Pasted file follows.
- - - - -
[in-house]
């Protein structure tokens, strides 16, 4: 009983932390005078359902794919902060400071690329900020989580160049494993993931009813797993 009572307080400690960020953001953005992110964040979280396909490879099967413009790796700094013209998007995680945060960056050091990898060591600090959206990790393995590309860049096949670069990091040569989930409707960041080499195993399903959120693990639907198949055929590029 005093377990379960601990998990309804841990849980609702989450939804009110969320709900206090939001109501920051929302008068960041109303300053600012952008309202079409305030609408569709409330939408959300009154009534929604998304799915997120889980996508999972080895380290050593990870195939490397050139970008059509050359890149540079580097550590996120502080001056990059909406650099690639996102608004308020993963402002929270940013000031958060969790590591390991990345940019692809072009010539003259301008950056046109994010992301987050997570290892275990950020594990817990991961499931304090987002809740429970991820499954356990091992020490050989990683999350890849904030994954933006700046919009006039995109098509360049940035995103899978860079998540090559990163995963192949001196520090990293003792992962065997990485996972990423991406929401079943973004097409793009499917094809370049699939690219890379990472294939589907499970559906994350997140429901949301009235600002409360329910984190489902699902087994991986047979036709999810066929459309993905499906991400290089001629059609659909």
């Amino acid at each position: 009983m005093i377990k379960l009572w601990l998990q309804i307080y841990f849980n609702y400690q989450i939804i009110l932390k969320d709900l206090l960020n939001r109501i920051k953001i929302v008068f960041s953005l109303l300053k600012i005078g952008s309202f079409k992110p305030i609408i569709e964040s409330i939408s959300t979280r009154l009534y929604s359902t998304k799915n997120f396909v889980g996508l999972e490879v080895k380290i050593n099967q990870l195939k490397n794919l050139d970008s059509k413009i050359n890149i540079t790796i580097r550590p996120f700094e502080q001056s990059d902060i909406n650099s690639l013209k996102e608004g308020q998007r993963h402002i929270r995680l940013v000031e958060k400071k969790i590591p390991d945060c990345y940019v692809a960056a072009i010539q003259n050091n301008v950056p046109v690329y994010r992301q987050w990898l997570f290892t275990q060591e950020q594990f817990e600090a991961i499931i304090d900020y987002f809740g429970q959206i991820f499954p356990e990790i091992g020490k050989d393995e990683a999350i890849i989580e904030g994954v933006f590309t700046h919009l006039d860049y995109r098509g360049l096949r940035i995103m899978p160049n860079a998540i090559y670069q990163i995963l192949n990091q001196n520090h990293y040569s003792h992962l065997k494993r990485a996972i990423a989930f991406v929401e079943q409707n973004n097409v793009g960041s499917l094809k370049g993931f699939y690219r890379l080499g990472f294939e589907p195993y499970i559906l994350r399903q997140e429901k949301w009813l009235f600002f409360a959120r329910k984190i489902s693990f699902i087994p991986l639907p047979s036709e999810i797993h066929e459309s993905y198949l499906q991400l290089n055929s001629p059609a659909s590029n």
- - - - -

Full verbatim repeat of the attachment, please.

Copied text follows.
[in-house]
């Protein structure tokens, strides 16, 4: 009983932390005078359902794919902060400071690329900020989580160049494993993931009813797993 009572307080400690960020953001953005992110964040979280396909490879099967413009790796700094013209998007995680945060960056050091990898060591600090959206990790393995590309860049096949670069990091040569989930409707960041080499195993399903959120693990639907198949055929590029 005093377990379960601990998990309804841990849980609702989450939804009110969320709900206090939001109501920051929302008068960041109303300053600012952008309202079409305030609408569709409330939408959300009154009534929604998304799915997120889980996508999972080895380290050593990870195939490397050139970008059509050359890149540079580097550590996120502080001056990059909406650099690639996102608004308020993963402002929270940013000031958060969790590591390991990345940019692809072009010539003259301008950056046109994010992301987050997570290892275990950020594990817990991961499931304090987002809740429970991820499954356990091992020490050989990683999350890849904030994954933006700046919009006039995109098509360049940035995103899978860079998540090559990163995963192949001196520090990293003792992962065997990485996972990423991406929401079943973004097409793009499917094809370049699939690219890379990472294939589907499970559906994350997140429901949301009235600002409360329910984190489902699902087994991986047979036709999810066929459309993905499906991400290089001629059609659909």
């Amino acid at each position: 009983m005093i377990k379960l009572w601990l998990q309804i307080y841990f849980n609702y400690q989450i939804i009110l932390k969320d709900l206090l960020n939001r109501i920051k953001i929302v008068f960041s953005l109303l300053k600012i005078g952008s309202f079409k992110p305030i609408i569709e964040s409330i939408s959300t979280r009154l009534y929604s359902t998304k799915n997120f396909v889980g996508l999972e490879v080895k380290i050593n099967q990870l195939k490397n794919l050139d970008s059509k413009i050359n890149i540079t790796i580097r550590p996120f700094e502080q001056s990059d902060i909406n650099s690639l013209k996102e608004g308020q998007r993963h402002i929270r995680l940013v000031e958060k400071k969790i590591p390991d945060c990345y940019v692809a960056a072009i010539q003259n050091n301008v950056p046109v690329y994010r992301q987050w990898l997570f290892t275990q060591e950020q594990f817990e600090a991961i499931i304090d900020y987002f809740g429970q959206i991820f499954p356990e990790i091992g020490k050989d393995e990683a999350i890849i989580e904030g994954v933006f590309t700046h919009l006039d860049y995109r098509g360049l096949r940035i995103m899978p160049n860079a998540i090559y670069q990163i995963l192949n990091q001196n520090h990293y040569s003792h992962l065997k494993r990485a996972i990423a989930f991406v929401e079943q409707n973004n097409v793009g960041s499917l094809k370049g993931f699939y690219r890379l080499g990472f294939e589907p195993y499970i559906l994350r399903q997140e429901k949301w009813l009235f600002f409360a959120r329910k984190i489902s693990f699902i087994p991986l639907p047979s036709e999810i797993h066929e459309s993905y198949l499906q991400l290089n055929s001629p059609a659909s590029n």